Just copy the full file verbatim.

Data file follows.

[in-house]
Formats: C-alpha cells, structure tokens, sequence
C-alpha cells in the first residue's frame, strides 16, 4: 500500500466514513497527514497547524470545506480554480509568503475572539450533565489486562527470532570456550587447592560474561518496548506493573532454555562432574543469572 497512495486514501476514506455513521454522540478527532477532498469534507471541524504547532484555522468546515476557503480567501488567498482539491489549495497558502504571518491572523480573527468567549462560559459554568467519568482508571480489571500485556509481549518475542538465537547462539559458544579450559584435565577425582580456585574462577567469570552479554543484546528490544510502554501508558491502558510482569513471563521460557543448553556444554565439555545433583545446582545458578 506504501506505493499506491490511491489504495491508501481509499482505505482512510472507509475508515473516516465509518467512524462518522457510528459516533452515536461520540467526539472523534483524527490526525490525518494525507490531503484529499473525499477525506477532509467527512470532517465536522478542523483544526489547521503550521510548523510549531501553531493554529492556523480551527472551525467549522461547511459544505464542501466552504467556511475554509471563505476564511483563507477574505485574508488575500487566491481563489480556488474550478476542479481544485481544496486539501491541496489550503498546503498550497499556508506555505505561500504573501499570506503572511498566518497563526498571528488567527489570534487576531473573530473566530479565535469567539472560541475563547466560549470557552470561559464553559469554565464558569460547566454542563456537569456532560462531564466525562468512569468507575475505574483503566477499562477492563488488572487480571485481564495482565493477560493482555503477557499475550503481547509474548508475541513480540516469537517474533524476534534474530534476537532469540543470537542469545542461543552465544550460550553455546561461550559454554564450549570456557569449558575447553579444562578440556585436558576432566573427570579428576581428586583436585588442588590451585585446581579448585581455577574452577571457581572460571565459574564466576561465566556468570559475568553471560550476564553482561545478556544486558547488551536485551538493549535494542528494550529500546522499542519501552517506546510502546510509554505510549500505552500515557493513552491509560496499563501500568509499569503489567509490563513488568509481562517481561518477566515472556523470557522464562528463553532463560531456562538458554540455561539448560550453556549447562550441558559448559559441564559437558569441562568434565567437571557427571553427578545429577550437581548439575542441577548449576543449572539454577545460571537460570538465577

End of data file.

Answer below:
[in-house]
Formats: C-alpha cells, structure tokens, sequence
C-alpha cells in the first residue's frame, strides 16, 4: 500500500466514513497527514497547524470545506480554480509568503475572539450533565489486562527470532570456550587447592560474561518496548506493573532454555562432574543469572 497512495486514501476514506455513521454522540478527532477532498469534507471541524504547532484555522468546515476557503480567501488567498482539491489549495497558502504571518491572523480573527468567549462560559459554568467519568482508571480489571500485556509481549518475542538465537547462539559458544579450559584435565577425582580456585574462577567469570552479554543484546528490544510502554501508558491502558510482569513471563521460557543448553556444554565439555545433583545446582545458578 506504501506505493499506491490511491489504495491508501481509499482505505482512510472507509475508515473516516465509518467512524462518522457510528459516533452515536461520540467526539472523534483524527490526525490525518494525507490531503484529499473525499477525506477532509467527512470532517465536522478542523483544526489547521503550521510548523510549531501553531493554529492556523480551527472551525467549522461547511459544505464542501466552504467556511475554509471563505476564511483563507477574505485574508488575500487566491481563489480556488474550478476542479481544485481544496486539501491541496489550503498546503498550497499556508506555505505561500504573501499570506503572511498566518497563526498571528488567527489570534487576531473573530473566530479565535469567539472560541475563547466560549470557552470561559464553559469554565464558569460547566454542563456537569456532560462531564466525562468512569468507575475505574483503566477499562477492563488488572487480571485481564495482565493477560493482555503477557499475550503481547509474548508475541513480540516469537517474533524476534534474530534476537532469540543470537542469545542461543552465544550460550553455546561461550559454554564450549570456557569449558575447553579444562578440556585436558576432566573427570579428576581428586583436585588442588590451585585446581579448585581455577574452577571457581572460571565459574564466576561465566556468570559475568553471560550476564553482561545478556544486558547488551536485551538493549535494542528494550529500546522499542519501552517506546510502546510509554505510549500505552500515557493513552491509560496499563501500568509499569503489567509490563513488568509481562517481561518477566515472556523470557522464562528463553532463560531456562538458554540455561539448560550453556549447562550441558559448559559441564559437558569441562568434565567437571557427571553427578545429577550437581548439575542441577548449576543449572539454577545460571537460570538465577